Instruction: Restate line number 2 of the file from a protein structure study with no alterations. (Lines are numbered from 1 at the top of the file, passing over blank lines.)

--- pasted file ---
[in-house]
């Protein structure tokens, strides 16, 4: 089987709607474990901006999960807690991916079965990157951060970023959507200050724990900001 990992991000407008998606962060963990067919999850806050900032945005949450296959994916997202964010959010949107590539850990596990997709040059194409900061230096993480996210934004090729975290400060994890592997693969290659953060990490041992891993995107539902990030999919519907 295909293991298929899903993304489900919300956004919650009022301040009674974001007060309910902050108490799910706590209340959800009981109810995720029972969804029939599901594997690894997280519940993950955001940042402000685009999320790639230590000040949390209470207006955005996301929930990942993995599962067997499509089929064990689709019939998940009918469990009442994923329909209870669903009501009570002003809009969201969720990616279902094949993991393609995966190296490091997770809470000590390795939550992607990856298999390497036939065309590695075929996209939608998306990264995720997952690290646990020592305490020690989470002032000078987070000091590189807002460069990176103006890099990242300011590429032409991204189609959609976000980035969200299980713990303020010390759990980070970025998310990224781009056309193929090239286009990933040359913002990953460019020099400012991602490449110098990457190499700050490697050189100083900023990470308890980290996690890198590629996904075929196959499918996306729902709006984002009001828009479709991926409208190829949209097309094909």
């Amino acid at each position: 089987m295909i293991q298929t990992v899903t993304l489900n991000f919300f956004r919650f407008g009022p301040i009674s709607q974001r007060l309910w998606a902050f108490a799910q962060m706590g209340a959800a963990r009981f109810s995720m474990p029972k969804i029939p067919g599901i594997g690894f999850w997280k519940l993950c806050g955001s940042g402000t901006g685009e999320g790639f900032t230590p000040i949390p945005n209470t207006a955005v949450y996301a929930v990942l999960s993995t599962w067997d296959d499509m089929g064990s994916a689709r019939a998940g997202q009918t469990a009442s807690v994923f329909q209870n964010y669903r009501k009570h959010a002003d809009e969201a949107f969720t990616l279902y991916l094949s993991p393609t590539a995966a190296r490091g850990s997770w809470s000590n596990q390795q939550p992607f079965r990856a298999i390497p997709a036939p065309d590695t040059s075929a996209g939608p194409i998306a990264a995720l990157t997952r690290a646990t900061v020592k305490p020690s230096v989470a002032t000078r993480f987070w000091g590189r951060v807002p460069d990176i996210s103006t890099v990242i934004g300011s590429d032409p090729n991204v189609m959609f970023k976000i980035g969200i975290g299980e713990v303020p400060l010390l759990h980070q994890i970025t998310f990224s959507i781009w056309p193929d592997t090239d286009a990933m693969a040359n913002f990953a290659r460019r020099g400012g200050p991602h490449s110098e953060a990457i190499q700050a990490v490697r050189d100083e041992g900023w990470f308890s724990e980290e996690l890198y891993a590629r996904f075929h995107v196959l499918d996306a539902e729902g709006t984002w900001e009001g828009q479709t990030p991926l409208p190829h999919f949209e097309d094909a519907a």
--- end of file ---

């Protein structure tokens, strides 16, 4: 089987709607474990901006999960807690991916079965990157951060970023959507200050724990900001 990992991000407008998606962060963990067919999850806050900032945005949450296959994916997202964010959010949107590539850990596990997709040059194409900061230096993480996210934004090729975290400060994890592997693969290659953060990490041992891993995107539902990030999919519907 295909293991298929899903993304489900919300956004919650009022301040009674974001007060309910902050108490799910706590209340959800009981109810995720029972969804029939599901594997690894997280519940993950955001940042402000685009999320790639230590000040949390209470207006955005996301929930990942993995599962067997499509089929064990689709019939998940009918469990009442994923329909209870669903009501009570002003809009969201969720990616279902094949993991393609995966190296490091997770809470000590390795939550992607990856298999390497036939065309590695075929996209939608998306990264995720997952690290646990020592305490020690989470002032000078987070000091590189807002460069990176103006890099990242300011590429032409991204189609959609976000980035969200299980713990303020010390759990980070970025998310990224781009056309193929090239286009990933040359913002990953460019020099400012991602490449110098990457190499700050490697050189100083900023990470308890980290996690890198590629996904075929196959499918996306729902709006984002009001828009479709991926409208190829949209097309094909």